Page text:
NA: You cannot really dispute the fact that the ability to be able to express yourself creatively is a very joyful process. That's everyone's right. A lot of these people are very young teenagers who comment online. They're just repeating what they heard, creating a fear of the future. Like everyone's saying, 'AI is going to take away our jobs. There is no job security for you; you're not needed.'

These are really frightening thoughts. They need someone to just take them aside and discuss the whole situation with them.

AM: You've also just co-curated an exhibition with Fellowship called POST-PHOTOGRAPHIC PERSPECTIVES III: TAMING THE MACHINE. Looking at the works of other artists using AI, what do you think is good AI art?

NA: Art is art. Naturally, it should contain something that draws people in. Since I now have a good understanding of AI tools, I also pay attention to the way they are used to create art. Primarily, it's always about the artist, their unique perspective, and how they use AI to bring us closer to their point of view. Anyone can use prompts and AI; the important thing is the ideas behind the art.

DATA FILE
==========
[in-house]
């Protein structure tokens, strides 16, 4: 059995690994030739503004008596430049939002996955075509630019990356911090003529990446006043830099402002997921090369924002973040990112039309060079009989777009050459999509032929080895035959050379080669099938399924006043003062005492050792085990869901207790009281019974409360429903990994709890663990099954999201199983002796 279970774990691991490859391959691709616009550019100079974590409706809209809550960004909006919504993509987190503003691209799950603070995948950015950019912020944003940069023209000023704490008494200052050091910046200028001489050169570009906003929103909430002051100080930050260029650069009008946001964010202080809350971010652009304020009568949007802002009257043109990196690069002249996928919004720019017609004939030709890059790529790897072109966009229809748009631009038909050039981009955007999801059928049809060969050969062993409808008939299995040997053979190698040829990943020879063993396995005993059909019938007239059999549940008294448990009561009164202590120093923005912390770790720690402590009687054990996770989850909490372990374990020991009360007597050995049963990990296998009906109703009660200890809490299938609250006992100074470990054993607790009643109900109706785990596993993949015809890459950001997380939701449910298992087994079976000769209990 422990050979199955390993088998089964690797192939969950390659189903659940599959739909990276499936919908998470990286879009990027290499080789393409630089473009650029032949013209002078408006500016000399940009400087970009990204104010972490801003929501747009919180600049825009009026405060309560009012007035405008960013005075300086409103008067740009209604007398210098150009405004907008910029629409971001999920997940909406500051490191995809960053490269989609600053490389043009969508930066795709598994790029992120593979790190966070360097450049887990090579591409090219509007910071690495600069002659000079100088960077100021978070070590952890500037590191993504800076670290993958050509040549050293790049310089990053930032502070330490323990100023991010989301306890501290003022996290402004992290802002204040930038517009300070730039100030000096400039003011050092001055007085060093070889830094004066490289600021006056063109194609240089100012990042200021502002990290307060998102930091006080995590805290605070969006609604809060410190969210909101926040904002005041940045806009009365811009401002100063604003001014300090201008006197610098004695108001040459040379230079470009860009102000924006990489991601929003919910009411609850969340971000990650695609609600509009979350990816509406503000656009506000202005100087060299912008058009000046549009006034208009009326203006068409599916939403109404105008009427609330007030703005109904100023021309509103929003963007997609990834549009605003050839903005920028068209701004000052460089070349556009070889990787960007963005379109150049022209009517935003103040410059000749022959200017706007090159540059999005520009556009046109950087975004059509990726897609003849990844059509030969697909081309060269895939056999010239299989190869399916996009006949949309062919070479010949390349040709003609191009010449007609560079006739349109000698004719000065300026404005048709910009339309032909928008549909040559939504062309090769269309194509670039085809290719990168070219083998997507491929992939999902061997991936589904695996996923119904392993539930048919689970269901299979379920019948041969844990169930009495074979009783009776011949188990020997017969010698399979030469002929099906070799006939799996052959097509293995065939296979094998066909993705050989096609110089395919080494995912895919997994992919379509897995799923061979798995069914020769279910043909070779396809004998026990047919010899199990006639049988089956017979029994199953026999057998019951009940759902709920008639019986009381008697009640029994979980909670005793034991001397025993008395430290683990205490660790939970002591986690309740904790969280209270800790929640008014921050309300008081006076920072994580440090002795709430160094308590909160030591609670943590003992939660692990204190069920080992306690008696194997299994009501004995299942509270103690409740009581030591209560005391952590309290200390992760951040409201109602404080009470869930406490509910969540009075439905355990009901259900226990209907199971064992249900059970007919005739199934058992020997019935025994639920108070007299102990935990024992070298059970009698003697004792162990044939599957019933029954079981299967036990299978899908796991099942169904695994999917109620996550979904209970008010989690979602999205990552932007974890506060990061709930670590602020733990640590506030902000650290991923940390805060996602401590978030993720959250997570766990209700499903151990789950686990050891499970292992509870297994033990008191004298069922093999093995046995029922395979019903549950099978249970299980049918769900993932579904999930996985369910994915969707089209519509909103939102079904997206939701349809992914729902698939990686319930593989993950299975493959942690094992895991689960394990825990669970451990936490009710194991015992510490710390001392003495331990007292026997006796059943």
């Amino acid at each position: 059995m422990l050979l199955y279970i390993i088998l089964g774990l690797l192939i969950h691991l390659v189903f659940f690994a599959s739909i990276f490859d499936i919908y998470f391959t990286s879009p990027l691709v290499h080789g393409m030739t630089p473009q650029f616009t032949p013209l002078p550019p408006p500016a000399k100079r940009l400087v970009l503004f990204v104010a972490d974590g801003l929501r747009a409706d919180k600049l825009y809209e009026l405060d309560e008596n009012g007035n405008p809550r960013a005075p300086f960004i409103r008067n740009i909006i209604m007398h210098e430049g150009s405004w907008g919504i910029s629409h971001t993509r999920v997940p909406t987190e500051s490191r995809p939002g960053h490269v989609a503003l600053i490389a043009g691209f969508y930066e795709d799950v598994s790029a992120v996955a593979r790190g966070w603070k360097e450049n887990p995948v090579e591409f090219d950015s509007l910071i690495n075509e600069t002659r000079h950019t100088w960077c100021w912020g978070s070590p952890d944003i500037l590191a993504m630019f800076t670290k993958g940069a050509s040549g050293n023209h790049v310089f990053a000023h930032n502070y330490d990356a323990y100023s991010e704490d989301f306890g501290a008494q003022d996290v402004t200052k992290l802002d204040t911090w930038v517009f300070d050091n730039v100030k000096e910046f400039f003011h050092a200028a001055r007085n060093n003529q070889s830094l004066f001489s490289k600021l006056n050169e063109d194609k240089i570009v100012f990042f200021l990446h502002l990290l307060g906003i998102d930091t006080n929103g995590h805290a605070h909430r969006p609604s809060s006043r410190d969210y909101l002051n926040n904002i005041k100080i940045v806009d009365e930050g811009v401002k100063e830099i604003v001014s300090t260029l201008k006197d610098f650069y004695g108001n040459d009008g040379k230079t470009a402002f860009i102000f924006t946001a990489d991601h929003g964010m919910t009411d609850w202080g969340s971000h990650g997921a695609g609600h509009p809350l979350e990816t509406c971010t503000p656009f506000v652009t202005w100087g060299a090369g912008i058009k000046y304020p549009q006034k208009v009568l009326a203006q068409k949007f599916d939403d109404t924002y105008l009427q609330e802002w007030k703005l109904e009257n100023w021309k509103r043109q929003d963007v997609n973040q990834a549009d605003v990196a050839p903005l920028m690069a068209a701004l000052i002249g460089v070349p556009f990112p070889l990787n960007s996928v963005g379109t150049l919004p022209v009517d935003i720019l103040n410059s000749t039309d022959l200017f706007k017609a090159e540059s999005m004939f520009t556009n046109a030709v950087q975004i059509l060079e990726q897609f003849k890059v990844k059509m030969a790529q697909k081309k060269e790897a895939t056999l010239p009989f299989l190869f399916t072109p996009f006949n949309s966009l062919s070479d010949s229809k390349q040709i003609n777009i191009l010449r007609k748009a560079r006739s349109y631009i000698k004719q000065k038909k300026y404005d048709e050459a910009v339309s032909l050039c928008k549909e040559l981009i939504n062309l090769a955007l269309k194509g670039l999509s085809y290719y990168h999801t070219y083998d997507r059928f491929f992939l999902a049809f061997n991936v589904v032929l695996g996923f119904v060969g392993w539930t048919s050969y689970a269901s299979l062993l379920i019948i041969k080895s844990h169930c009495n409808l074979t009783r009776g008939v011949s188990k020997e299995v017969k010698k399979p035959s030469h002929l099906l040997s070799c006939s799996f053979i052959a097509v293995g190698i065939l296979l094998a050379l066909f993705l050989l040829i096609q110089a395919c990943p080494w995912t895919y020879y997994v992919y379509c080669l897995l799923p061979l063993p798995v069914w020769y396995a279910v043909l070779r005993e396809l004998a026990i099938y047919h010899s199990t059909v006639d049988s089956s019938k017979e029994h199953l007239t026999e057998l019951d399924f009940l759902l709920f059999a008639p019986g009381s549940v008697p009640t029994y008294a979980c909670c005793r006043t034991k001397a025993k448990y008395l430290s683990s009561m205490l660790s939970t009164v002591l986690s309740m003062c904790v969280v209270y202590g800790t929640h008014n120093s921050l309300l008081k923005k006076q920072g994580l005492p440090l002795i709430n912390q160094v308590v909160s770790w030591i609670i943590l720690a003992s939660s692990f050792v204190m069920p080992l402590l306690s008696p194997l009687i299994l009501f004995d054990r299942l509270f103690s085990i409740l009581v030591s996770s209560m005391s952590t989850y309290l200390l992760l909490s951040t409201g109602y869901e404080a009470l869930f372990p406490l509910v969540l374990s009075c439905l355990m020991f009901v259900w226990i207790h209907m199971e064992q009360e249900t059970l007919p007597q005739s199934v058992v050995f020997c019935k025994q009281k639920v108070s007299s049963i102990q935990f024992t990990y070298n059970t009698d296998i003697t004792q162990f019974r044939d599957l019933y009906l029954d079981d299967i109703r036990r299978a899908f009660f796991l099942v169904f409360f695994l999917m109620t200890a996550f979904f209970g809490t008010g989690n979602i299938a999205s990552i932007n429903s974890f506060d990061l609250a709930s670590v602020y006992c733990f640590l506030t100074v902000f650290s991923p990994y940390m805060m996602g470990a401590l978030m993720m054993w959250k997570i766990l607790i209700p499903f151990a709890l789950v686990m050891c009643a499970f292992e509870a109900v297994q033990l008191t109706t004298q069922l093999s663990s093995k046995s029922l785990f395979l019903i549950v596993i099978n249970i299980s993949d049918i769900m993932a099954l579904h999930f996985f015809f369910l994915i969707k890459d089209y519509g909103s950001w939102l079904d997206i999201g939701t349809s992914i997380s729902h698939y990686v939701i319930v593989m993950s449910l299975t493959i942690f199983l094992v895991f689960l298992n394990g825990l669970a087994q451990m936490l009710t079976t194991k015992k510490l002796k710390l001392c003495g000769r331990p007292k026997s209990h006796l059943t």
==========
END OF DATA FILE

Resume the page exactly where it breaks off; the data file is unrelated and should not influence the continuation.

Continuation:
AM: Do you think it should also be a critical engagement with technology?

NA: It depends on the artist as well as the art and what they're trying to say. Some artists are only interested in the technology itself, for example, when they use the tools to create graphic patterns. But many other artists use technology as a tool to tell a story, like Hrant Khachatryan, whom I curated for PPP3. He used AI in PPP 3 to portray his fear of going to sleep and of dreaming as he encounters horrifying figures in dream states. Looking at his artwork, I can empathise, feel his fear, and see the elements that symbolically show the different layers of meaning.

I asked him if he would like to use a magnifier to make the faces of his characters sharper, but he refused. With Midjourney version 6, or with upscalers like Magnific, it is possible to depict people very realistically, but he prefers to use one of the earlier versions in order to be able to correctly portray his dreams, in which his characters have unsharp faces. So it is the intention that matters, not the AI that was used, because AI could do almost anything at this point.